Home prices remained stable in August, at least as reported by CoreLogic. The company's Home Price Index (HPI) increased 3.6 percent compared to the HPI in August 2018 and was 0.4 percent higher than in July. These are identical to the rates reported for both annual and monthly changes in July.  Rates of appreciation had been steadily declining prior to that and appear to have stabilized due to the impact of lower interest rates.

CoreLogic's chief economist Frank Nothaft noted that the months-long slowdown in appreciation has still left price growth well below its year-ago levels. "The 3.6 percent increase in annual home price growth this August marked a big slowdown from a year earlier when the U.S. index was up 5.5%. While the slowdown in appreciation occurred across the country at all price points, it was most pronounced at the lower end of the market. Prices for the lowest-priced homes increased by 5.5 percent, compared with August 2018, when prices increased by 8.4 percent. This moderation in home-price growth should be welcome news to entry-level buyers."

Connecticut was the only state where prices did not rise on an annual basis. The states with the greatest annual appreciation Idaho (11.6 percent) Utah (8 percent) and Maine (6.9 percent).

CoreLogic regularly reports on the valuation of the housing stock in the country's 100 largest metropolitan areas. In August they considered 37 percent of those metros to be overvalued, 23 percent undervalued, and 40 percent were at value. When only the top 50 markets are considered, 40 percent were overvalued, 16 percent were undervalued, and 44 percent were at value.  The valuation analysis compares home prices to their long-run sustainable levels as supported by local market fundamentals such as employment and disposable income.  An overvalued housing market is one in which home prices are at least 10 percent higher than the sustainable level, while an undervalued housing market has prices at least 10 below it.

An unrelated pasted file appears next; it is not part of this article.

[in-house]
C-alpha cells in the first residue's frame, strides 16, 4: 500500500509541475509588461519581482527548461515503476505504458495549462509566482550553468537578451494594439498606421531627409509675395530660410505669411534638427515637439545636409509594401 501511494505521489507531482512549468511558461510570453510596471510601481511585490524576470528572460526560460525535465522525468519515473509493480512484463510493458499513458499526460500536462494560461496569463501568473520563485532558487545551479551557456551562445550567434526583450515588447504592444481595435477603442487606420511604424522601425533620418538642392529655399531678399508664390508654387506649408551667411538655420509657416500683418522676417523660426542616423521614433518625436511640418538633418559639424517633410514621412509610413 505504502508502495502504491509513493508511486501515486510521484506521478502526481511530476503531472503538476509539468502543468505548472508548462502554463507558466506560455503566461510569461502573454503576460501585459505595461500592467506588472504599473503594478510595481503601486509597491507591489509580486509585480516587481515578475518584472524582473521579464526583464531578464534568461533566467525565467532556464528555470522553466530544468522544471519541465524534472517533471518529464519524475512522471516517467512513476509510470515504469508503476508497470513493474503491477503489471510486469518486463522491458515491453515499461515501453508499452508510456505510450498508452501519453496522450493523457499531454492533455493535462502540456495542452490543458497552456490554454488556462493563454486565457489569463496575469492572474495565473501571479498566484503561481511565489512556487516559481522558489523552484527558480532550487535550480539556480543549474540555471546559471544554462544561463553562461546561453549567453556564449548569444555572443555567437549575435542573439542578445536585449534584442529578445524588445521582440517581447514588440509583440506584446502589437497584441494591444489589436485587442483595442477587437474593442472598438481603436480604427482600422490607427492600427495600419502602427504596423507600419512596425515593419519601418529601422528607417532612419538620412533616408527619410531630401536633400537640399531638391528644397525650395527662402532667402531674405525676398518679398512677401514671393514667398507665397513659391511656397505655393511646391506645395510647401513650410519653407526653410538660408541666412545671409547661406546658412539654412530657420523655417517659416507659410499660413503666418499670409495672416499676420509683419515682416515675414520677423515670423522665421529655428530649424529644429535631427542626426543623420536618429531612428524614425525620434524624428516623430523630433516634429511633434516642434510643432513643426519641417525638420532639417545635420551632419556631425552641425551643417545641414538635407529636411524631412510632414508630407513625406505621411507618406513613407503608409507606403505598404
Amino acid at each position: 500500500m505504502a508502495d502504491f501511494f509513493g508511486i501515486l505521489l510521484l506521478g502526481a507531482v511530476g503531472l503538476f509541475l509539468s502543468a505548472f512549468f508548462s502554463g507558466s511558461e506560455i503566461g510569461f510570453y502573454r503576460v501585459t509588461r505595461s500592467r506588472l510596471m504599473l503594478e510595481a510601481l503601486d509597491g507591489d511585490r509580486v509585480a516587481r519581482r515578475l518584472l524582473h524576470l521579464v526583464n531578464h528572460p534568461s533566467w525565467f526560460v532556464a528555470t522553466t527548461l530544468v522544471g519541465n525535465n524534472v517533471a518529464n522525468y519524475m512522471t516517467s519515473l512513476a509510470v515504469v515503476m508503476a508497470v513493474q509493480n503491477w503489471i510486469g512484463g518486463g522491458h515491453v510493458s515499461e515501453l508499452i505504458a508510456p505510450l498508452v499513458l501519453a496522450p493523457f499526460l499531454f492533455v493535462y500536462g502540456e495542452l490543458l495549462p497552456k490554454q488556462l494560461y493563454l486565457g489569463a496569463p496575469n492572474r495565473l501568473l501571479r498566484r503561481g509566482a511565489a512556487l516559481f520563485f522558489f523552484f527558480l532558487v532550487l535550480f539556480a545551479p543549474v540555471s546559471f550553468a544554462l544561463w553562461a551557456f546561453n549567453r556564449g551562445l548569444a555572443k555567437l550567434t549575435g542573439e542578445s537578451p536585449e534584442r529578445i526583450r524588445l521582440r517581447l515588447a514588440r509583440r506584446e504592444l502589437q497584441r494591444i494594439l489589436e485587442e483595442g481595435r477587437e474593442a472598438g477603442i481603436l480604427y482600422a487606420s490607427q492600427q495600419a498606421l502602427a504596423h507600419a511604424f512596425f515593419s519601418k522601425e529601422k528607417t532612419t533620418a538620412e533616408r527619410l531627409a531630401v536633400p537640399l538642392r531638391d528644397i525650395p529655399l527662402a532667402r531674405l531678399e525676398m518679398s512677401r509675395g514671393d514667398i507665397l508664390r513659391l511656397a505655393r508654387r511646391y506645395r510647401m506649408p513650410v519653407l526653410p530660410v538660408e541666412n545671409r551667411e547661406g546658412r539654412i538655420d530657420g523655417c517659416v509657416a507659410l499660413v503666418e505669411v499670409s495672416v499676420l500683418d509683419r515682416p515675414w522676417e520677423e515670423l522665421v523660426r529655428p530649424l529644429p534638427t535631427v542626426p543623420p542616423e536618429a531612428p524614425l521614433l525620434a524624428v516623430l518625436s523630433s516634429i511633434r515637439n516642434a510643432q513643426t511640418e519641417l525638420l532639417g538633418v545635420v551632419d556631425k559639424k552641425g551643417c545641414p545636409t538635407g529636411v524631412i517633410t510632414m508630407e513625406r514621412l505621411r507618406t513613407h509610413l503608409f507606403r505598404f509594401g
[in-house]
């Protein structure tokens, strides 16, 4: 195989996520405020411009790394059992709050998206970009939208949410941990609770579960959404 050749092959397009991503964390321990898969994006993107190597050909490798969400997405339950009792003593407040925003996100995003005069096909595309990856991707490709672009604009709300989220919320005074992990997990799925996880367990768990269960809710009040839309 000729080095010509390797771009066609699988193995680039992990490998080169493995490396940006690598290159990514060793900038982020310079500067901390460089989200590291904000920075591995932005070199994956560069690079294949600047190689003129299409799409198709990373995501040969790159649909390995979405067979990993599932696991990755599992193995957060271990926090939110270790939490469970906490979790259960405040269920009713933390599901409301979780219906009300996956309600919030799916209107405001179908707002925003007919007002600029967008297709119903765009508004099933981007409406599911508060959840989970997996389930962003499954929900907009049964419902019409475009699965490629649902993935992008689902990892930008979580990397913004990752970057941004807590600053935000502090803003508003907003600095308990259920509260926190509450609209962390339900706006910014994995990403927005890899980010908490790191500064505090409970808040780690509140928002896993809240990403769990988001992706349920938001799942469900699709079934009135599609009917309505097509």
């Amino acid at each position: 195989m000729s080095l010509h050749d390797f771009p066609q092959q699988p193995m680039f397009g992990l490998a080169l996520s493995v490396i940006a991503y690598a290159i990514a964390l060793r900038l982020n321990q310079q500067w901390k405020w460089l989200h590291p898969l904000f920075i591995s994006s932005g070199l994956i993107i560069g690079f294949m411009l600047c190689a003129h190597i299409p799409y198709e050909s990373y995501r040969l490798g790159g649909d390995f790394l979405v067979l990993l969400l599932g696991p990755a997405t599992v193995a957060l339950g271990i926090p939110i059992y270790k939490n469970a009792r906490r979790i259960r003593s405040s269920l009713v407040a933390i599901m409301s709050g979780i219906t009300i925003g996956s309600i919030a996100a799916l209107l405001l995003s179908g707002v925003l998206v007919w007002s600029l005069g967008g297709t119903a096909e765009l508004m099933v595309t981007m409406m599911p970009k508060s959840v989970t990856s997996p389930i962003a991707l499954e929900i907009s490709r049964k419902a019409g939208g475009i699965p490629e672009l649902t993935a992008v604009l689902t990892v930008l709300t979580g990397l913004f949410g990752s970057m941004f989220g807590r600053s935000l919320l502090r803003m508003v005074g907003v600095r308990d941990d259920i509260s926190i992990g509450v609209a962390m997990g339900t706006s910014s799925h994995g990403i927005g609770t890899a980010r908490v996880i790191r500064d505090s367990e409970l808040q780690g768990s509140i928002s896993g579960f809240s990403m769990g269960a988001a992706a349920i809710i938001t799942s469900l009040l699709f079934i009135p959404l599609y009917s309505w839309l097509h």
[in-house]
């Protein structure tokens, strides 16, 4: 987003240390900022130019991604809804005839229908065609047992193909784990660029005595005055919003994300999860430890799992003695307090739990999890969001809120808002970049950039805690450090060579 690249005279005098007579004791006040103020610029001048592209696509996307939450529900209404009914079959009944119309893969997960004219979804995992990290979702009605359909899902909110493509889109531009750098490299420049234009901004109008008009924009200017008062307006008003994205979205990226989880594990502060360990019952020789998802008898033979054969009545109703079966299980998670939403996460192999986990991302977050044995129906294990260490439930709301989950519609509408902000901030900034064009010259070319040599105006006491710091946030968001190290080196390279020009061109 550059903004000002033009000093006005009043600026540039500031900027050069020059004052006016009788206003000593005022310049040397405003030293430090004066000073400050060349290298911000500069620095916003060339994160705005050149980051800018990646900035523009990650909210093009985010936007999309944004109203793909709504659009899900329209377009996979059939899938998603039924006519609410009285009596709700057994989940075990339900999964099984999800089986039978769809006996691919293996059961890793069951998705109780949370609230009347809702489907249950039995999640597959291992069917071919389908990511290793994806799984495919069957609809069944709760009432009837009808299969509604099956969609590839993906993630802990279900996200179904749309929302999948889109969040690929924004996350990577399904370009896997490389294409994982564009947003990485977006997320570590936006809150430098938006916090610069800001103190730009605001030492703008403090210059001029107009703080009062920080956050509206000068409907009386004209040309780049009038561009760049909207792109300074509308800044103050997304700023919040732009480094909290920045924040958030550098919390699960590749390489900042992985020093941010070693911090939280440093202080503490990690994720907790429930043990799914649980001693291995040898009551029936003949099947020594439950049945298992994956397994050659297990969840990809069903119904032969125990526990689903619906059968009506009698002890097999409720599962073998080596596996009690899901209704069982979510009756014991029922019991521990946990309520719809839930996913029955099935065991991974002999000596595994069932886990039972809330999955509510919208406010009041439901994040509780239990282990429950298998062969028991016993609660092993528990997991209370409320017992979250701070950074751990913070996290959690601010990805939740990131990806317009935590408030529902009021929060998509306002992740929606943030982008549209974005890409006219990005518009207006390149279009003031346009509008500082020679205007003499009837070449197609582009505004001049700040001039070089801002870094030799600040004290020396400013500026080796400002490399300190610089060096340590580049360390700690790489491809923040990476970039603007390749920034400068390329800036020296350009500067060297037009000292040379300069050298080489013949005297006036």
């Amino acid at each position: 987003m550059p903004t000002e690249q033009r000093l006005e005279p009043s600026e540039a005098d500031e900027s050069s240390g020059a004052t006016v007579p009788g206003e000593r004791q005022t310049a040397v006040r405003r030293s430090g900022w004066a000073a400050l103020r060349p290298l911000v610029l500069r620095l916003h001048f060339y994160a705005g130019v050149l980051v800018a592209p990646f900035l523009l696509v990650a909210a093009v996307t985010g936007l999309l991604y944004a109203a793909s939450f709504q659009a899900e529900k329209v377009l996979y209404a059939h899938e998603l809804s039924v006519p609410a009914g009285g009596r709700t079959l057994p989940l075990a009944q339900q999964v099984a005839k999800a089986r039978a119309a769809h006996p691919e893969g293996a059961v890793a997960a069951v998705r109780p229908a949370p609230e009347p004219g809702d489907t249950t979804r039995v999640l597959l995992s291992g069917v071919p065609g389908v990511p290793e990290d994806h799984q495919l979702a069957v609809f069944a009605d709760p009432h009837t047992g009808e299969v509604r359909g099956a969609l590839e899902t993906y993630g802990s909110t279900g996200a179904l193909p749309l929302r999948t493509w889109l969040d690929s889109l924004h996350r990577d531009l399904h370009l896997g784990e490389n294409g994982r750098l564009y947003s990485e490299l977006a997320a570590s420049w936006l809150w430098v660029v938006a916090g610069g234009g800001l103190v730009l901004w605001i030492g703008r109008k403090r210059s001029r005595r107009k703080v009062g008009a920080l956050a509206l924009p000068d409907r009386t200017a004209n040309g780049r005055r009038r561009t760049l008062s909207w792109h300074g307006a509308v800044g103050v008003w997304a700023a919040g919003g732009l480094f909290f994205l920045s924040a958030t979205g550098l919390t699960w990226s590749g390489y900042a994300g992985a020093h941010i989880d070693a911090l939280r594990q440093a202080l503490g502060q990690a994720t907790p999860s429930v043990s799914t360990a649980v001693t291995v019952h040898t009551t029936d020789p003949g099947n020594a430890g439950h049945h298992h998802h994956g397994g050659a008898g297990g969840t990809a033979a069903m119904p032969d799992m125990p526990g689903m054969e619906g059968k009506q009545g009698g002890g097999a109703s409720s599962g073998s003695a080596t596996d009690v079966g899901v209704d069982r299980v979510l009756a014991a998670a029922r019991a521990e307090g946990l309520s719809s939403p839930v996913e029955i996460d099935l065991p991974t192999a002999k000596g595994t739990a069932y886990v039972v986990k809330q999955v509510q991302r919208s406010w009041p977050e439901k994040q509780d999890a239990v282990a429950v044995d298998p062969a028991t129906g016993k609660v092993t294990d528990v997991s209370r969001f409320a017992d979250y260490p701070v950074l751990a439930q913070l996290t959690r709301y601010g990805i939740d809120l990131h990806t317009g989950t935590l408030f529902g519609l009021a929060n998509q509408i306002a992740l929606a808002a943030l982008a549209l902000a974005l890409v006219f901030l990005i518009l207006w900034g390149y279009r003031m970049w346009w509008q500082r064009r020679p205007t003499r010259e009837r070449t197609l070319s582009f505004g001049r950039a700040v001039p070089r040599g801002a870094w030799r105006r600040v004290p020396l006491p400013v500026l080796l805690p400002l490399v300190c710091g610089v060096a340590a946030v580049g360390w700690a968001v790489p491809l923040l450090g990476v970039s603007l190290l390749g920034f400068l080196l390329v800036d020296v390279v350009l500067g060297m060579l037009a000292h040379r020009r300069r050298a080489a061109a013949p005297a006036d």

The CoreLogic HPI Forecast indicates that home prices will increase by 5.8 percent from August 2019 to August 2020. On a month-over-month basis, home prices are expected to increase by 0.3 percent from August to September of this year.

CoreLogic conducted a consumer housing sentiment survey among Millennials during the second quarter. It found that about two-thirds of respondents indicated they are likely to buy a home in the future, however, there was a clear difference between older and younger Millennials' housing preferences.  Generally, older millennials (30-38) want to own a single, stand-alone home in the suburbs that is somewhat secluded. Meanwhile, younger millennials (21-29) lean towards modern apartment rentals in urban settings, with 55 percent of the younger respondents saying they prefer to also live in lively neighborhoods. Still, 79 percent of younger millennials are confident that they will be homeowners in the future.

"The millennial cohort has now entered the housing market in force and is already driving major changes in buying and selling patterns," according to CoreLogic President and CEO Frank Martell.  "Almost half of the millennials over 30 years old have bought a house in the last three years. These folks are increasingly looking to move out of urban centers in favor of the suburbs, which offers more privacy and a greener environment. Perhaps most significantly, almost 80 percent of all millennials are confident they will become homeowners in the future."